Nourish - Homemade Spelt Bread
For bread lovers out there, the revival of the spelt grain is a very welcome bonus to anyone who finds the process of bread making a chore. It needs less time and attention than strong wheat flour and is easier to work.
This is a basic bread recipe which can be modified to your desire by adding seeds, nuts or dried fruit to make a variety of delicious and nutritious breads. Herbs and spices can also be added to provide interesting flavours.
- Prepare two loaf tins by lining them with non-stick baking paper or grease with butter or oil.
- Place the flour into a large mixing bowl. Add the yeast, sugar and salt in separate positions at the edge of the bowl.
- Make a well in the centre and add the water gradually into it as you stir in the flour to make the dough.
The oil can be added at the same time or incorporated as you knead the dough on a board.
The mix will be quite sticky and you can add extra flour to make it more manageable if necessary, but don’t add too much as this will change the density of the bread.
- Once the dough is totally mixed, turn it out onto a floured or oiled board and knead for about 5 minutes.
- If you are adding nuts or dried fruit they can be introduced towards the latter end of the kneading stage.
- Use a scraper to gather up all the pieces that stick to the board.
- Divide the dough into two pieces and shape before placing in the prepared loaf tins.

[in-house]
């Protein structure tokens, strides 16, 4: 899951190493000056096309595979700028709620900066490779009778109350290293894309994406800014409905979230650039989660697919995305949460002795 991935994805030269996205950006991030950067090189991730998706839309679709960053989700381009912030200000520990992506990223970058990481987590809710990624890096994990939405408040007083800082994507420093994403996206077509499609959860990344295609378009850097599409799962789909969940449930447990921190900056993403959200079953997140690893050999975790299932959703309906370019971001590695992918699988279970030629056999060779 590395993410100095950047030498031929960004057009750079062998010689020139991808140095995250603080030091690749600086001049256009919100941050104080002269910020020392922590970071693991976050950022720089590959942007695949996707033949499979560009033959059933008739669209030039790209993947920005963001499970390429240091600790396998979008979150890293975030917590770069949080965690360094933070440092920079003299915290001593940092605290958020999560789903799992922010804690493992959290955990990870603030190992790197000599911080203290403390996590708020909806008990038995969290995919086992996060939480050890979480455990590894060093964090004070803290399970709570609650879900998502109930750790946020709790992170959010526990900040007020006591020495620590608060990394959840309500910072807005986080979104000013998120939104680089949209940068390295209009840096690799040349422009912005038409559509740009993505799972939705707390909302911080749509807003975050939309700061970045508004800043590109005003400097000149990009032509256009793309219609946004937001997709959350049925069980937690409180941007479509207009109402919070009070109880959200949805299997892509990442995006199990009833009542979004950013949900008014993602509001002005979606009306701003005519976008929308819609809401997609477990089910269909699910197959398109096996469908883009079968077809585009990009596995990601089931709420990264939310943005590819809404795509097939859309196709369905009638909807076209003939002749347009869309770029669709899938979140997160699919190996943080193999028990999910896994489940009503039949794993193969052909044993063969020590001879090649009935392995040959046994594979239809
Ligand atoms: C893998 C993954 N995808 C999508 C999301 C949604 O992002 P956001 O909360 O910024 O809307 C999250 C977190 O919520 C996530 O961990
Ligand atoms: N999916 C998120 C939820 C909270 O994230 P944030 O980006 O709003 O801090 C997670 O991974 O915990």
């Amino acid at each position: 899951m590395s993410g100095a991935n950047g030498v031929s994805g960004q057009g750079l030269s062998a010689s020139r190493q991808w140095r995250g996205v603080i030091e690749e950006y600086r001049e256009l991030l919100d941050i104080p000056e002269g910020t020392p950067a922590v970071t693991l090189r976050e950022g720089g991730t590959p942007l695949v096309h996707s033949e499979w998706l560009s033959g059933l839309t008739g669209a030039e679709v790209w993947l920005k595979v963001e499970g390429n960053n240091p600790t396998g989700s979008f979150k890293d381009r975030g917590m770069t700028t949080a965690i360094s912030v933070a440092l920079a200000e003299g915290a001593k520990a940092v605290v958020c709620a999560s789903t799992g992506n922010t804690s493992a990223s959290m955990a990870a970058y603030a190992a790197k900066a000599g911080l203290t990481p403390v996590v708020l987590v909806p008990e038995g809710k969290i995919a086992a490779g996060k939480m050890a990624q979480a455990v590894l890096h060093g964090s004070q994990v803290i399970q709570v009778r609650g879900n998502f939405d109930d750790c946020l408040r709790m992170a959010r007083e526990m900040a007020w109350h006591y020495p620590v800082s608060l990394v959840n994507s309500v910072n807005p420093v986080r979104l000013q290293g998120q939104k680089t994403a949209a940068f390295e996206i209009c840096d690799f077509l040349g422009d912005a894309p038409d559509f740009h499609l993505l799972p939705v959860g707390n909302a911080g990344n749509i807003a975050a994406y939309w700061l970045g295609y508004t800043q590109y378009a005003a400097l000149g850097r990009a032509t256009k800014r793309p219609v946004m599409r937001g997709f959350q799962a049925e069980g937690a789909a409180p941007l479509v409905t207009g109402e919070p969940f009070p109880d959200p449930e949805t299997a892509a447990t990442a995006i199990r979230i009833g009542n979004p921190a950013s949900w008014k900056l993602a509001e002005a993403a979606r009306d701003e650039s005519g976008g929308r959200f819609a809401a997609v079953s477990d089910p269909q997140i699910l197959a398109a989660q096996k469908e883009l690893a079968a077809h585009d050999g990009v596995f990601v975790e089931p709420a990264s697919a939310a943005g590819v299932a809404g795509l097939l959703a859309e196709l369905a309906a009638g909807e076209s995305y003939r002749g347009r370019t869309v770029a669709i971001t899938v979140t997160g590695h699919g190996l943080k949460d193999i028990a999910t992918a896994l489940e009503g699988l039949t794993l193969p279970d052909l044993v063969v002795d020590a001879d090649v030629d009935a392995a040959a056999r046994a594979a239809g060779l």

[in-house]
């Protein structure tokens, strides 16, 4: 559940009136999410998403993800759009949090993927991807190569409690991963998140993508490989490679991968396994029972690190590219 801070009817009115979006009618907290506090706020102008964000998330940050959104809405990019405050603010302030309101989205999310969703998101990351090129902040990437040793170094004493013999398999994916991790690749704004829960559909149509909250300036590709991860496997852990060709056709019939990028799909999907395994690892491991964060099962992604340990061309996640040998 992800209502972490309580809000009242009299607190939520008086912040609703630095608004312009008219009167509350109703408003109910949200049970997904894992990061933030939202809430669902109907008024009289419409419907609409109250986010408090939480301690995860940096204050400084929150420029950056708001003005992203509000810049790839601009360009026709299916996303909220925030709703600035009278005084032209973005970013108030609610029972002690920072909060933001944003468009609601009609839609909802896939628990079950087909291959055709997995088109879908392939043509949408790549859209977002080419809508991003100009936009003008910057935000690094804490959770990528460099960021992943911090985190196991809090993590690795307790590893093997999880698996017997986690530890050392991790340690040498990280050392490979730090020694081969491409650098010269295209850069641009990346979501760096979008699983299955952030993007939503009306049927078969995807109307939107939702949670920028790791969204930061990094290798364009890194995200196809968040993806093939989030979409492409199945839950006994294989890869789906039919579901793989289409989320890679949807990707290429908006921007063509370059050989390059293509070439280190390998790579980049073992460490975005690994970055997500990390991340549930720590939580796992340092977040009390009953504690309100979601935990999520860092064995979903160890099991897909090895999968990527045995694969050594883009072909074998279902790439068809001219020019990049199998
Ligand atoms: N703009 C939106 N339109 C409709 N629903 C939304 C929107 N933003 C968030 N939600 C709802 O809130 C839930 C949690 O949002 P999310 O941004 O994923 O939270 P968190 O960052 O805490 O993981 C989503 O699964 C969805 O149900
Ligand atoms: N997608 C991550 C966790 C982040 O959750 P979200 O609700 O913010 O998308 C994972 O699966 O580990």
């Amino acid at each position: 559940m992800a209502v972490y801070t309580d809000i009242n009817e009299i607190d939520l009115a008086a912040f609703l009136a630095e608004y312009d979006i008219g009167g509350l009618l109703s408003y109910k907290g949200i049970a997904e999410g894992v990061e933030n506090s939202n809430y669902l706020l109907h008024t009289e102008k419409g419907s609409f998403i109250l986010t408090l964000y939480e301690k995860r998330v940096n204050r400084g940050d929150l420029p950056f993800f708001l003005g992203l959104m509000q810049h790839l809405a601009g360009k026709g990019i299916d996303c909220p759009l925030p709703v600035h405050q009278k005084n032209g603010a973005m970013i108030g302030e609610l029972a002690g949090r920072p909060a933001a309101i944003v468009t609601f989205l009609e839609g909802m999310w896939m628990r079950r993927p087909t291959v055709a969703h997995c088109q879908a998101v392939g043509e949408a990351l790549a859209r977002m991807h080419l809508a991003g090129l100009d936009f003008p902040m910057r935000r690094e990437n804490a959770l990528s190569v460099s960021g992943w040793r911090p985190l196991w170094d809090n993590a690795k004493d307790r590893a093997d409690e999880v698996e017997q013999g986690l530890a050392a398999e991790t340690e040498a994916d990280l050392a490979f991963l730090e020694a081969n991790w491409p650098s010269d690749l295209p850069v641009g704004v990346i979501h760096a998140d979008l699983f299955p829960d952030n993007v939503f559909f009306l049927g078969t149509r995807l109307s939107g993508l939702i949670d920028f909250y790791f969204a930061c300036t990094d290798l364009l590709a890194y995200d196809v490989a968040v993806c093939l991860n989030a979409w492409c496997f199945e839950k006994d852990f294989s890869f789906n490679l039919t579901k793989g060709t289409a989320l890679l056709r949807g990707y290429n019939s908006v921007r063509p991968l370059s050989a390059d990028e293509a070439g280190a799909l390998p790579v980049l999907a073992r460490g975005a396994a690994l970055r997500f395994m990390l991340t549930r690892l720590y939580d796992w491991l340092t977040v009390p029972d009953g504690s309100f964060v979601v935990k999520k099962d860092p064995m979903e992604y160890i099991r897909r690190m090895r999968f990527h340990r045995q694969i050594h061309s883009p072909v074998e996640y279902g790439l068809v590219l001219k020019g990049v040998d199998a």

- Optional: sprinkle some sesame or sunflower seeds on top of the loaves if desired.
- Put the tins of dough into a large inflated plastic bag, allowing space above the tins, and tuck the open end of the bag underneath to keep the air in.
The bread will rise to almost double its volume after about two hours in a warm kitchen.
- Preheat the oven to 220 degrees centigrade (gas 8) and bake the bread at this temperature for about 20 minutes before reducing the heat to 200 for a further 25 minutes.
- Turn out onto a cooling rack and cover with a clean tea towel to cool.
Spelt flour has been making a welcome revival over the last few years, and although popular, it does tend to confuse some people.
The most common questions are:
“Is it gluten-free” and “Is it the same as wheat?”
The short answer is no on both accounts.
Spelt is an ancient grain from the same genus as wheat but is a different species. And although it may look like wheat on the outside, it isn’t.
Spelt flour has a nutty and slightly sweet flavour similar to that of whole wheat flour but with none of the bitterness. It also contains more protein than modern wheat. In addition to this, the protein in spelt is easier for a lot of people to digest. Especially for those sensitive to wheat.
And on the subject of digestion, let’s get into that.
Since a lot of people cannot tolerate wheat, spelt is quite the saviour for many. Nevertheless, if you have a gluten intolerance or allergy, please note that spelt does contain gluten. Consequently, this means spelt is not suitable for a gluten-free diet.
You may find spelt sourdough bread is more up your alley. To understand why, have a read of my previous blog:
- Candida Overgrowth: The Importance of Fermented and Cultured Foods on the Anti Candida Diet.
This blog post covers more into why sourdough bread may be an option for you.
- Top off your fresh bread with wilted spinach and a plump poached egg for a wholesome breakfast.
- Make a sandwich with chunky guacamole and sprouts
- Toast it after it’s passed it’s best and enjoy with butter or a tasty nut butter.
- Add walnuts to make this an ideal bread to serve with cheese,
- Add pitted olives and rosemary to make this a delicious bread for an open sandwich.
Honestly, the possibilities are endless!